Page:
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First of all I know there is a similar question to this one. However, it didn't help me resolve my problem.

Let's say there is a body on a angled plane and the system is in equilibrium (the body doesn't move). The forces on the body are friction, normal force and weight.

$\mu_s$ and $\mu_k$ are the same in my case (and in the question that I try to solve).

I chose that the axis $x$ is parallel to the plane.

Thus from First Law of Newton, $$\Sigma F_x = mg\sin\alpha - f = 0$$ $$\Sigma F_y = N - mg\cos\alpha = 0$$

From here I get that $$N = mg\cos\alpha$$ $$f = \mu N = mg\sin\alpha$$

I put what I found about $N$: $$\mu mg\cos\alpha = mg\sin\alpha$$

From here I can say that $$\mu = \frac{\sin\alpha}{\cos\alpha} =\tan\alpha$$

I found that $\mu$ depends in the angle of the plane. Nevertheless, I read that $\mu$, as friction co-efficent, will never change.

What are my mistakes or misunderstandings?

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  • $\begingroup$ The value of the static frictional force can vary from zero up to a maximum value. The value of $\mu_s$ which is usually given is the maximum value that $\mu_s$ can have. $\endgroup$
    – Farcher
    Feb 13, 2016 at 14:12

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There are two mistakes in your thinking. Considering static friction first, $\alpha$ is the minimum angle at which the body first starts to slide; if $\tan\alpha$ is less than $\mu_s$, the body won't slide at all. Considering kinetic friction, when $\tan\alpha=\mu_k$, the body can be moving at constant velocity; at larger angles, it will be accelerating.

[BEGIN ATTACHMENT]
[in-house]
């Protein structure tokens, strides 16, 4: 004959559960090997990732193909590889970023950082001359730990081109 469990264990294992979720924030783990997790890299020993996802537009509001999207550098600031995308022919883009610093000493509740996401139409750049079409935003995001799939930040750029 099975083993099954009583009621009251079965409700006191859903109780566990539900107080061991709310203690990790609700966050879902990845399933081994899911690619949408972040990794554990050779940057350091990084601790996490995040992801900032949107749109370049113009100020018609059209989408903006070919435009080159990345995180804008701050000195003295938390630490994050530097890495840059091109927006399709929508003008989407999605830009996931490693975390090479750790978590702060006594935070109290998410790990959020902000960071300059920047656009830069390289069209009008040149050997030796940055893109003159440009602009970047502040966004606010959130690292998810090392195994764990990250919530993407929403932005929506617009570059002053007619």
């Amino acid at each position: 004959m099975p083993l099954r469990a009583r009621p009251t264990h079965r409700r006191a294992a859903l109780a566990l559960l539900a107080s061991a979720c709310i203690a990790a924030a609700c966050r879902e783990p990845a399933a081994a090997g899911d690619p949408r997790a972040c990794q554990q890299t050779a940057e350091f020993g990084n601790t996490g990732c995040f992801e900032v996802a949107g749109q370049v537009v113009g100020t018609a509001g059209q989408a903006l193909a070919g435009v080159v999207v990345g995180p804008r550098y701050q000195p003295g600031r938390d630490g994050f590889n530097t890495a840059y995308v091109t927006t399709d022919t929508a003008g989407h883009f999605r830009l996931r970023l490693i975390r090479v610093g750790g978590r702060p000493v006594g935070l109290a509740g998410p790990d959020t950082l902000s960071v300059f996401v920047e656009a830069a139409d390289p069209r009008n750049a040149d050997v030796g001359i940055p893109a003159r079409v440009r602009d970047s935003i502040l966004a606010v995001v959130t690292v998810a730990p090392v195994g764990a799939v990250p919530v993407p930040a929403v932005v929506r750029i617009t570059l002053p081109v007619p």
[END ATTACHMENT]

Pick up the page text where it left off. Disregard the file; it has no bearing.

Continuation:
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  • $\begingroup$ But I'm not actually finding the fixed co-efficent (i.e. it should never change though). I know that $m = 2kg$, that in $\alpha = 8.6$ it doesn't move, and that in $\alpha = 22$ it begins to move. $\endgroup$ Feb 13, 2016 at 18:20
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    $\begingroup$ Your mistake is writing $f=\mu_sN$ for the case in which $\alpha = 8.6$ degrees. The static friction law is an inequality, not an equation. The correct version of the law is $f\leq \mu_sN$. The equal sign only applies when the body is at the verge of moving, in your case 22 degrees. $\endgroup$ Feb 13, 2016 at 19:33
  • $\begingroup$ Yes. But, in addition, I have read that $f$ will be always the value of $F$ force that is trying to move the object. $\endgroup$ Feb 13, 2016 at 20:30
  • $\begingroup$ Yes. That's what I'm saying. F (or f, if you prefer) is equal to the force that is trying to move the object, but F is less than or equal to the normal force times the coefficient of static friction. If F is less than the normal force times the coefficient of static friction, the body will not slide. If F is equal to the normal force times the coefficient of static friction, the body will begin to slide. $\endgroup$ Feb 13, 2016 at 20:55

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